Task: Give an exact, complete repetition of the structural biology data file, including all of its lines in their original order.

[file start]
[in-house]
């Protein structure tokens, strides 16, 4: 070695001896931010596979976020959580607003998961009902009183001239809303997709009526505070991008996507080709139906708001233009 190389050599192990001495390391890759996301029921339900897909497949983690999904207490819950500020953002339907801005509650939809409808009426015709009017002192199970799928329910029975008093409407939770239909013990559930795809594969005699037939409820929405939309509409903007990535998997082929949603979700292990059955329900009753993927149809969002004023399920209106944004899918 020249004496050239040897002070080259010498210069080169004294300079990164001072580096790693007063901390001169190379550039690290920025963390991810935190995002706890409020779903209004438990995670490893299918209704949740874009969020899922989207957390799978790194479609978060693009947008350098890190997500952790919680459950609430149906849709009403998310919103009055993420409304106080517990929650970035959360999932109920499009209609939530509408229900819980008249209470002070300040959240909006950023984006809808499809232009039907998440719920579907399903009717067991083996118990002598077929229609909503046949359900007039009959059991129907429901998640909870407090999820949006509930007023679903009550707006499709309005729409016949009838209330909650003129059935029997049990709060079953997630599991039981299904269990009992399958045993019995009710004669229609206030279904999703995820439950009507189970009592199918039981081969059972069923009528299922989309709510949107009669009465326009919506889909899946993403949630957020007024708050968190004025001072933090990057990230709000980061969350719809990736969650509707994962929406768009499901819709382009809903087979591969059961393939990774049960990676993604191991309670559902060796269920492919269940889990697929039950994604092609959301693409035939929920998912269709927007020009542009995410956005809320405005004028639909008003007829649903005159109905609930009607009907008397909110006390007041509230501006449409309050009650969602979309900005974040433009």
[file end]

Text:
[in-house]
């Protein structure tokens, strides 16, 4: 070695001896931010596979976020959580607003998961009902009183001239809303997709009526505070991008996507080709139906708001233009 190389050599192990001495390391890759996301029921339900897909497949983690999904207490819950500020953002339907801005509650939809409808009426015709009017002192199970799928329910029975008093409407939770239909013990559930795809594969005699037939409820929405939309509409903007990535998997082929949603979700292990059955329900009753993927149809969002004023399920209106944004899918 020249004496050239040897002070080259010498210069080169004294300079990164001072580096790693007063901390001169190379550039690290920025963390991810935190995002706890409020779903209004438990995670490893299918209704949740874009969020899922989207957390799978790194479609978060693009947008350098890190997500952790919680459950609430149906849709009403998310919103009055993420409304106080517990929650970035959360999932109920499009209609939530509408229900819980008249209470002070300040959240909006950023984006809808499809232009039907998440719920579907399903009717067991083996118990002598077929229609909503046949359900007039009959059991129907429901998640909870407090999820949006509930007023679903009550707006499709309005729409016949009838209330909650003129059935029997049990709060079953997630599991039981299904269990009992399958045993019995009710004669229609206030279904999703995820439950009507189970009592199918039981081969059972069923009528299922989309709510949107009669009465326009919506889909899946993403949630957020007024708050968190004025001072933090990057990230709000980061969350719809990736969650509707994962929406768009499901819709382009809903087979591969059961393939990774049960990676993604191991309670559902060796269920492919269940889990697929039950994604092609959301693409035939929920998912269709927007020009542009995410956005809320405005004028639909008003007829649903005159109905609930009607009907008397909110006390007041509230501006449409309050009650969602979309900005974040433009």